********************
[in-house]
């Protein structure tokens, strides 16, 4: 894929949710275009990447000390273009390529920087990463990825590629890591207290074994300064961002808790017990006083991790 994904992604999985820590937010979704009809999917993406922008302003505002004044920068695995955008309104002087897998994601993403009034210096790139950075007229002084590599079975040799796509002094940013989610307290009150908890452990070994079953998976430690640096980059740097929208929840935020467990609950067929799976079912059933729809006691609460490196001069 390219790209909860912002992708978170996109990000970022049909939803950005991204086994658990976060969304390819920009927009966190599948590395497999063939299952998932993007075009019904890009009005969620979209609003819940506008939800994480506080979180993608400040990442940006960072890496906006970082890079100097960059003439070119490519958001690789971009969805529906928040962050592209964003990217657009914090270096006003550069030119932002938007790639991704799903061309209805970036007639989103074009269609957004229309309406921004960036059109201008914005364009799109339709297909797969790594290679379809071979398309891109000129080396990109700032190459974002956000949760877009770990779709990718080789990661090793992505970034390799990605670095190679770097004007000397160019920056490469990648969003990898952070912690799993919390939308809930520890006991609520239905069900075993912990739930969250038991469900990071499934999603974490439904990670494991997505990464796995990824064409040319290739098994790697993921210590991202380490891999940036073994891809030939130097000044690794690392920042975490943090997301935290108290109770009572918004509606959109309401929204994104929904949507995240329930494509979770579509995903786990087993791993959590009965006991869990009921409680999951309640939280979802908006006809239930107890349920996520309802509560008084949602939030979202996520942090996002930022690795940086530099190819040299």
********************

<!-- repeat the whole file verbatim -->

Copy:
[in-house]
């Protein structure tokens, strides 16, 4: 894929949710275009990447000390273009390529920087990463990825590629890591207290074994300064961002808790017990006083991790 994904992604999985820590937010979704009809999917993406922008302003505002004044920068695995955008309104002087897998994601993403009034210096790139950075007229002084590599079975040799796509002094940013989610307290009150908890452990070994079953998976430690640096980059740097929208929840935020467990609950067929799976079912059933729809006691609460490196001069 390219790209909860912002992708978170996109990000970022049909939803950005991204086994658990976060969304390819920009927009966190599948590395497999063939299952998932993007075009019904890009009005969620979209609003819940506008939800994480506080979180993608400040990442940006960072890496906006970082890079100097960059003439070119490519958001690789971009969805529906928040962050592209964003990217657009914090270096006003550069030119932002938007790639991704799903061309209805970036007639989103074009269609957004229309309406921004960036059109201008914005364009799109339709297909797969790594290679379809071979398309891109000129080396990109700032190459974002956000949760877009770990779709990718080789990661090793992505970034390799990605670095190679770097004007000397160019920056490469990648969003990898952070912690799993919390939308809930520890006991609520239905069900075993912990739930969250038991469900990071499934999603974490439904990670494991997505990464796995990824064409040319290739098994790697993921210590991202380490891999940036073994891809030939130097000044690794690392920042975490943090997301935290108290109770009572918004509606959109309401929204994104929904949507995240329930494509979770579509995903786990087993791993959590009965006991869990009921409680999951309640939280979802908006006809239930107890349920996520309802509560008084949602939030979202996520942090996002930022690795940086530099190819040299």